In the last couple of weeks, Modi has sent very confusing signals about the Pakistan. On one hand, Modi has challenged Pakistan to fight poverty together and has asked citizens to study more in response to Pakistan’s terror attack in Uri while on the other hand, his team has relentlessly hammered Pakistan at UNGA. Undoubtedly, it has disillusioned the whole country.
However, as the most offensive measure post-Uri attack, PM Modi convened a meeting on Monday to review the Indus water treaty. This meeting was a build up to an earlier statement of the MEA that asked for reviewing the treaty. The meeting was attended by the National Security Advisor Ajit Doval and Foreign Secretary S Jaishankar along with several other bureaucrats. Even though the govt took a conscious call of not abrogating the treaty immediately it gave ample hints of tightening the noose around the Indus water. As expected the bare mention of utilizing the western waters left Pakistan gasping with its media calling it an act of war.
Indus water treaty, inked by Jawahar Lal Nehru and Md Ayub Khan and brokered by the World Bank, is a half a decade old river water sharing agreement between the two nations. The treaty allocated 80 % water of the whole Indus water system to Pakistan leaving only 20 % water to India for its usage. The gross inequality in the distribution of water makes it one of the most favorable water distribution agreement for a lower riparian country, in this case, Pakistan, in the world. India has dutifully adhered to the Indus water treaty since 1960.
For the first time in recent weeks, Modi’s statement complimented his words. In a direct reference to the Indus water and Pak-sponsored terrorism, Modi told that the blood and water can’t flow together and asked the officials to do everything possible under the ambit of the Indus water treaty to unsettle Pakistan.
The outcome of the meeting listed three main action points i.e maximizing the utilization of western rivers, restarting of the abandoned Tulbul (alternatively called Wullar) project and immediate deferral of the meeting of Indus water commission. The impact of each of these measures will be explained in subsequent paragraphs.
To say the least, the western rivers Jhelum, Chenab and Indus proper are the lifelines of Pakistan. Apart from the agriculture-centric economy, more than 50 % of the Pakistan’s workforce is engaged in farming. Due to an acute water shortage and dismal rainfall, 93 % of the irrigation of Pakistan plains are dependent on western rivers of Indus water system. Moreover, in last few decades owing to climate change and change in river flow pattern, there is a significant reduction in the flow of these Wester Rivers. It has caused an acute shortage of per Capita water availability in Pakistan which has now gone down an alarming level of less than 1500 cubic meters. Any alteration in the release of these waters will magnify the stress manifold. As per annexure C of the Indus water treaty, India is allowed to utilize these waters for non -consumptive usage such as generation of hydropower. In addition to the western waters, at least 2-3 MAF of unallocated eastern waters flow to Pakistan due to the lack of Infrastructure and poor maintenance on India’s part. India’s call to maximize the utilization of its allocated water will reduce the release of water to Pakistan which may probably lower the per capita availability of water to below 1000 cubic meter.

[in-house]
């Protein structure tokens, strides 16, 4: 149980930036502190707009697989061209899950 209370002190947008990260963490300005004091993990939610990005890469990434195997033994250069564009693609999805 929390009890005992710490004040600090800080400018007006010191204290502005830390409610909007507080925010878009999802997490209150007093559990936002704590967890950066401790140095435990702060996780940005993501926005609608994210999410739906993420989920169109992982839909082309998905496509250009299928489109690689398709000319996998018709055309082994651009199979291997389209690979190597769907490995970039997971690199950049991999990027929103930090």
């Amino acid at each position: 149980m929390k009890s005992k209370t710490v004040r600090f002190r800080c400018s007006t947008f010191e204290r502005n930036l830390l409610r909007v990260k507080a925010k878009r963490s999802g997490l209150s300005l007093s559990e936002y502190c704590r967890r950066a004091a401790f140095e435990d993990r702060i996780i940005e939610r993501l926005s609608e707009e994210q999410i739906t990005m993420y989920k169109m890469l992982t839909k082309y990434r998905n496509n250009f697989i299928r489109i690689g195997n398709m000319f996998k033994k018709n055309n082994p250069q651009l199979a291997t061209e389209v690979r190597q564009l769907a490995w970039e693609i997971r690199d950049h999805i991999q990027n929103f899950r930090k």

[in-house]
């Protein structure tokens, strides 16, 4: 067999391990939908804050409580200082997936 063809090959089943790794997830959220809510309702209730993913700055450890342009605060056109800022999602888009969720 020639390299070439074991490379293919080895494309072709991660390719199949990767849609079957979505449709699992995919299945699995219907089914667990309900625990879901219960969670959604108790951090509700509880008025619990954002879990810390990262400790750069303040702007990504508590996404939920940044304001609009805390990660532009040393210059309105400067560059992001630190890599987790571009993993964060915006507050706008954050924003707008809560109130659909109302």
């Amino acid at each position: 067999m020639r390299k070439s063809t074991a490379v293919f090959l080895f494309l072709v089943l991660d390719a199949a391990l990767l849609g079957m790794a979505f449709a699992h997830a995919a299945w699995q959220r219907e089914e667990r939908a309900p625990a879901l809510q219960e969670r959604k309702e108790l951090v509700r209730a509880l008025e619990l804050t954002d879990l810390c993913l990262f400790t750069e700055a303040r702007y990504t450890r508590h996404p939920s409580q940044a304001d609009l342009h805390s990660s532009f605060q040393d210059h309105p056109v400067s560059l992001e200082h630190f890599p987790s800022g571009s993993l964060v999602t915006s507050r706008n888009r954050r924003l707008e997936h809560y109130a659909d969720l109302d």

Insecurity of Pakistan was written all over in 1960 treaty when it asked for 6 months prior information of each of the project which India would plan to develop in surrounding areas. The 21-page treaty further goes in detail and lists the required documents to be submitted to Pakistan including the civil drawings. One of the interesting case in this regard was the Ballighar dam project. Unconvinced by the India’s design and refuting the advancement of technology since the treaty, Pakistan rushed to World Bank to halt the project. The World Bank appointed Neutral Expert, confirmed India’s design of ensuring reservoir as the most appropriate technique and allayed Pakistan’s apprehensions. The Wullar project which was abandoned in 1987 due to severe objections by Pakistan can be built on the basis of the guidelines cited by the Neutral Expert in the reference of Balligarh project and Pakistan can do very little about it. Moreover, the structure will be used to maintain 4.5ft draught in Jhelum which is also within the maximum allowed 3.6MAF storage on the western water. This project alone can cause a huge level of variance to the release of water to Pakistan in the case of war.
Last but not the least, the suspension of Indus commission meeting has stopped the formal channel of Pakistan’s grievance redressal. Now Pakistan can only go to World Bank or the UN for any issue related to the treaty. India can always rebuke Pakistan’s claim of non-compliance of Indus Water Treaty, as Pakistan does for cross-border terrorism. Moreover, India can also deny the entry of third-party observer as it does in Kashmir which may unofficially scrap the Indus water treaty.
Water is a commodity just like oil. If oil can be traded why not water? As per Independent International experts, India’s share of Indus water should be between 40-45 %. To be fairer to the generation to come, India should ask Pakistan for the price of any excess water if Pakistan wants the Indus water treaty to exist. It is interesting to note how much China can bear the cost on his ally’s behalf.